However, skip the paint if you live in a high-moisture region. Bricks are porous and absorb ground moisture that can’t evaporate if they’re painted. What you can do instead to alleviate dark brickwork is giving it a simple whitewash—a technique that dilutes the paint with 50% water.
If the painted brick look isn’t right for you or your climate, you still have options to change the overall look of your brick home with a resurfacing technique—without losing the brick’s charm.
One option mimics the look of an Old World, European cottage with bricks partially revealed by crumbling plaster. Known as the German smear, this technique softens the hard lines and dark look of brick with a layer of light, bright mortar that leaves some of the brickwork exposed.
3. Boost the charm factor of your entrance
No matter how much you do to improve or change the look of the brick itself, it’ll still look ordinary if you have a boring front door. Luckily, there are several front door fixes that will transform the ordinary into extraordinary curb appeal.
Give your front door a fresh coat of paint
The simplest and least expensive way to achieve that transformation is by painting your front door a bright color. Almost any color works, because the bricks act as neutral background, however your agent may advise choosing an buyer’s eye-catching red or yellow.
If your front door needs more help than painting can offer, replace it. Replacement runs anywhere from $477 to $1,399 depending on how much work is involved. Save time and money by choosing a new door that’s the same dimensions as your old one—because widening a doorway on a brick house is more difficult than on a wood-framed house.
Replace your front door or dress it up with new hardware
A new front door is high on the list of exterior improvements that buyers want and that add the most value. Changing out the front door handle and hinges completes the look, especially if you opt for a era-inspired replica on your historic brick home.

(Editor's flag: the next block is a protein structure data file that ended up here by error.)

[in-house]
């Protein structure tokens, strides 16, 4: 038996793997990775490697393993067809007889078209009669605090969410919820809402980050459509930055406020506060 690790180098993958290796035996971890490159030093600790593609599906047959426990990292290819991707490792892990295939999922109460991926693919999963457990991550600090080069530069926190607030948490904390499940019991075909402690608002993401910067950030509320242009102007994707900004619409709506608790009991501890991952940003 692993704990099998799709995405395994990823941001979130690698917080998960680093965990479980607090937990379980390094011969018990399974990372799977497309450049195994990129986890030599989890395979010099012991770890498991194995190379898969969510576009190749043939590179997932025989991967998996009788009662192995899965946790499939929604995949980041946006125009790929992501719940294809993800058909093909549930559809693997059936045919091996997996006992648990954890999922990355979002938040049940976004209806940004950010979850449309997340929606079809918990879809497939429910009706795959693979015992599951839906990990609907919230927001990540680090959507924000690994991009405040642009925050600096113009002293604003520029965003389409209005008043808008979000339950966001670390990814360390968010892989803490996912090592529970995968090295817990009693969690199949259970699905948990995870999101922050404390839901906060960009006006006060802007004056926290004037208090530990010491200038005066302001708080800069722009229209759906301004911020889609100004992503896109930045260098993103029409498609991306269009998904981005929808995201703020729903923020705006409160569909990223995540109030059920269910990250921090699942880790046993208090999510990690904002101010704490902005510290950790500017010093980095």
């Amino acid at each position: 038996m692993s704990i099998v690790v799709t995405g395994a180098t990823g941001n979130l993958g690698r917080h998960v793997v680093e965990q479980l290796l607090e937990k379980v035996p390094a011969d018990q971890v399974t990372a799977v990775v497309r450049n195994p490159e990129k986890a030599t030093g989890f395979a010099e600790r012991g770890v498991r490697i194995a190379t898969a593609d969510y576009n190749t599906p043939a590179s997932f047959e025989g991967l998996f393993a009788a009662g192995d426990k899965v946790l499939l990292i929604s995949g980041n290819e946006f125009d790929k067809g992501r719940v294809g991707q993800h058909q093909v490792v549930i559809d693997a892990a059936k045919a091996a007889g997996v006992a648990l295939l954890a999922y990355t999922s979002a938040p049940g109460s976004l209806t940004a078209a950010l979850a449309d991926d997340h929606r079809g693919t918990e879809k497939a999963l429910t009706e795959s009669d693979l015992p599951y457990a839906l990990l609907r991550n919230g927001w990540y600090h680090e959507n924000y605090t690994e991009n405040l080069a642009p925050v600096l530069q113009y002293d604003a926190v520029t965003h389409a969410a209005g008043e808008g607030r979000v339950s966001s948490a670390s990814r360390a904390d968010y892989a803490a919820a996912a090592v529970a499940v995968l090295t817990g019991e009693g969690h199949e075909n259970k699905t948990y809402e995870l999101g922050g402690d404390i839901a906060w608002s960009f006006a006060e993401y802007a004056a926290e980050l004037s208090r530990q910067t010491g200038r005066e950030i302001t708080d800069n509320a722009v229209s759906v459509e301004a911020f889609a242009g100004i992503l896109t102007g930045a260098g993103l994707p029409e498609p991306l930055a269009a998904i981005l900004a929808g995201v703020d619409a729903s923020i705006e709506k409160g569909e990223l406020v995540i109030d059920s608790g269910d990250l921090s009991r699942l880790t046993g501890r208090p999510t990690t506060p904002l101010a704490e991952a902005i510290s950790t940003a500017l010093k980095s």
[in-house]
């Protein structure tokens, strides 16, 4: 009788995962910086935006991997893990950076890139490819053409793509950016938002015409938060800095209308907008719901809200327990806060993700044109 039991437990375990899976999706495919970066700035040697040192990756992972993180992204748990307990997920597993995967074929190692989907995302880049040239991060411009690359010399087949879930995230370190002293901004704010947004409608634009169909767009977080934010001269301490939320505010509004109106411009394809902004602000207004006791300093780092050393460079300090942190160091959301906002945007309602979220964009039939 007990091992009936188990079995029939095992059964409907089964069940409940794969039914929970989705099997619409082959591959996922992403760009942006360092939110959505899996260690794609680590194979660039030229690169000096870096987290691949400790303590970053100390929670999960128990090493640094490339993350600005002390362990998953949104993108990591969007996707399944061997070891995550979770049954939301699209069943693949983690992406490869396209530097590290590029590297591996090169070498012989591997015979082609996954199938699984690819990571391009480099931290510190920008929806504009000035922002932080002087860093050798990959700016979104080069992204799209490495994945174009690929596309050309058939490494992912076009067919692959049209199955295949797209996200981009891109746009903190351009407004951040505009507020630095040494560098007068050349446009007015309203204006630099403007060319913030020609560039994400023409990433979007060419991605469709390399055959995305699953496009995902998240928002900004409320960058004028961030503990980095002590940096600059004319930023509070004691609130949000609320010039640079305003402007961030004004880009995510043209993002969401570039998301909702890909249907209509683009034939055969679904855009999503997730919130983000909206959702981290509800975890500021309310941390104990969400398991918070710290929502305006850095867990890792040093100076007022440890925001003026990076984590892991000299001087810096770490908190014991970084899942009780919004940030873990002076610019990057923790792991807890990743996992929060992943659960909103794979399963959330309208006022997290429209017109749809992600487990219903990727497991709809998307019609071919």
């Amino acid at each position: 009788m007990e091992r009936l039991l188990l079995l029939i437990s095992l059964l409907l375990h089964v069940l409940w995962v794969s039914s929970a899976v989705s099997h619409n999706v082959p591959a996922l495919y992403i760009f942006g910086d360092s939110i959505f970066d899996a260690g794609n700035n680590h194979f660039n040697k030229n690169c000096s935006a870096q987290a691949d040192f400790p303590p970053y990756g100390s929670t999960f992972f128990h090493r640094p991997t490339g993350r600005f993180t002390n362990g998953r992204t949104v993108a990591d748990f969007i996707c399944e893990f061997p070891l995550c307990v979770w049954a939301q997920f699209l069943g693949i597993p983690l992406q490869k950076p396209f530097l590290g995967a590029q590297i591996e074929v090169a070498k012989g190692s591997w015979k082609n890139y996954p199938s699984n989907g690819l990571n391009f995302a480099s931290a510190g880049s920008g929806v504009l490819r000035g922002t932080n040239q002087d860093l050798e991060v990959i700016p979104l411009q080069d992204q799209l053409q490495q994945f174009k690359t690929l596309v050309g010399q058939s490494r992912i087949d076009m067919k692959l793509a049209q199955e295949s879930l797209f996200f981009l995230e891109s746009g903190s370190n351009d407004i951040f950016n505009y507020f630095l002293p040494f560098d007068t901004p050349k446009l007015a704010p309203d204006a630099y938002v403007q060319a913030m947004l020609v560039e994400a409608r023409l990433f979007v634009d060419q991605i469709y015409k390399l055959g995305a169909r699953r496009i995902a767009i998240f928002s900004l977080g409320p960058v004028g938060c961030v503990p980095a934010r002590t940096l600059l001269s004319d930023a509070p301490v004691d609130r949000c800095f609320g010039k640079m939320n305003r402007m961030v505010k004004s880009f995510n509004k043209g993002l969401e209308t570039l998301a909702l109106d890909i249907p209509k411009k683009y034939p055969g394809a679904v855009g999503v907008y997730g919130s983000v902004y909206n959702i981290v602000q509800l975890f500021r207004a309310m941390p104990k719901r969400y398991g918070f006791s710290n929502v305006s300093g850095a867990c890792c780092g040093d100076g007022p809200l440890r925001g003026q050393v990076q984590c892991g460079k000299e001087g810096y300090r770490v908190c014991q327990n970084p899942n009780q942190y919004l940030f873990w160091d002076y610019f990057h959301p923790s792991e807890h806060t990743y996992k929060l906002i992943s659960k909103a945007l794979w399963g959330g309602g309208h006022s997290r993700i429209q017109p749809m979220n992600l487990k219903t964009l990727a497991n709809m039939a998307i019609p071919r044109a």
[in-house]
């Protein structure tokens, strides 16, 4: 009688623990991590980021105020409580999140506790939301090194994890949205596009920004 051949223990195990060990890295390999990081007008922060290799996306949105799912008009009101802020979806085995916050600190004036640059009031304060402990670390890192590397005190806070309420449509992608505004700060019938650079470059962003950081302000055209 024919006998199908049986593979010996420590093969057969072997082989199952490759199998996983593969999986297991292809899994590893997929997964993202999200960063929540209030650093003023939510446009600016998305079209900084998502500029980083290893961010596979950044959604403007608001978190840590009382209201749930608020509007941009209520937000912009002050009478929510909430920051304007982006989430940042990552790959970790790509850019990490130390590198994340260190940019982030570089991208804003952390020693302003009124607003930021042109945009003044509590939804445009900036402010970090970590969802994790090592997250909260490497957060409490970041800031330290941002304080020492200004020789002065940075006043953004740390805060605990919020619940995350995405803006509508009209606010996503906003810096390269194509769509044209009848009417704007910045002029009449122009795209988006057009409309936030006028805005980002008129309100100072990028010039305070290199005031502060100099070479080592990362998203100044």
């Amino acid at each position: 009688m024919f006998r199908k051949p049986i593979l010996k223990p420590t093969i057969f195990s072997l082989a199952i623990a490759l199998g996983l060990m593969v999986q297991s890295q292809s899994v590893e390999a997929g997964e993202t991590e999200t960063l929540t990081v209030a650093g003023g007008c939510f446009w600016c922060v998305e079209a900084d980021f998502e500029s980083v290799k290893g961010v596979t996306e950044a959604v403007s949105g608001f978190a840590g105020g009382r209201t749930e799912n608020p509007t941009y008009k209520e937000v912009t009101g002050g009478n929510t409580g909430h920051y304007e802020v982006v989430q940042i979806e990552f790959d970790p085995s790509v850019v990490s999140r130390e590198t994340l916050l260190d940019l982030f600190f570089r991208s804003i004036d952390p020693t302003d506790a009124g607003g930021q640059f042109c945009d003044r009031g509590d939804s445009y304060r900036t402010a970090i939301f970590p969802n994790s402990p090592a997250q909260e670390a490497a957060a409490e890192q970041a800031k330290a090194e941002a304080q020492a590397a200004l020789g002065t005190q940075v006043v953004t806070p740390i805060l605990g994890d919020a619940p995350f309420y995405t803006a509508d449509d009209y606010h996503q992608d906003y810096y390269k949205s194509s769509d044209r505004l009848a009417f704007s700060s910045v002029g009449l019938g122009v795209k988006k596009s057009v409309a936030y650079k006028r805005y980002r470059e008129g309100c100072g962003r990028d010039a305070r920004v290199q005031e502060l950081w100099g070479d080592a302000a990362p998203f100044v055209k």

“The doorknob itself is the first thing people interact with,” says Brendan Bartic, a Denver real estate agent who ranks #15 of 14,307 agents. “So you’ll see a lot of homes that have rusted doorknobs or it’s really hard for the key to work. Whatever the situation, those are things that you want to make sure are corrected.”
Build a front porch for a charming first impression
The most dramatic way to transform your bland front door into a grand entrance is by adding a front porch or portico.
A statement entryway draws the eye, inviting potential buyers inside—especially if it’s a feature not found on neighboring homes. And if you build it big enough for seating, you’ll be increasing your outdoor living space, which can raise your asking price.
Unfortunately, this project does come with a sizeable price tag. The national average to add a 16′ x 20′ front patio will run you around $21,670—because they’ll need to pour a concrete slab and attach the roof without damaging the existing structure.
But with smart budgeting, you can build out a smaller portico for as little as $5,000 to $10,000.
If you already have a front porch, make sure it’s in great, workable condition before you list.
“I always tell people–if I see a sagging front porch or something that doesn’t look correct on the front porch it’s immediately going to make me think that there might be a foundation issue even if there’s not…Fix it so that people don’t look into something that maybe isn’t there,” says top 1% Washington real estate agent Jenah Mahan.
You can expect to pay between $1,100-$1,300 for a porch repair.
Brick homes have an enduring beauty that appeals to buyers. Exterior improvements designed to enhance the brick are a surefire way to get the best offer from those buyers.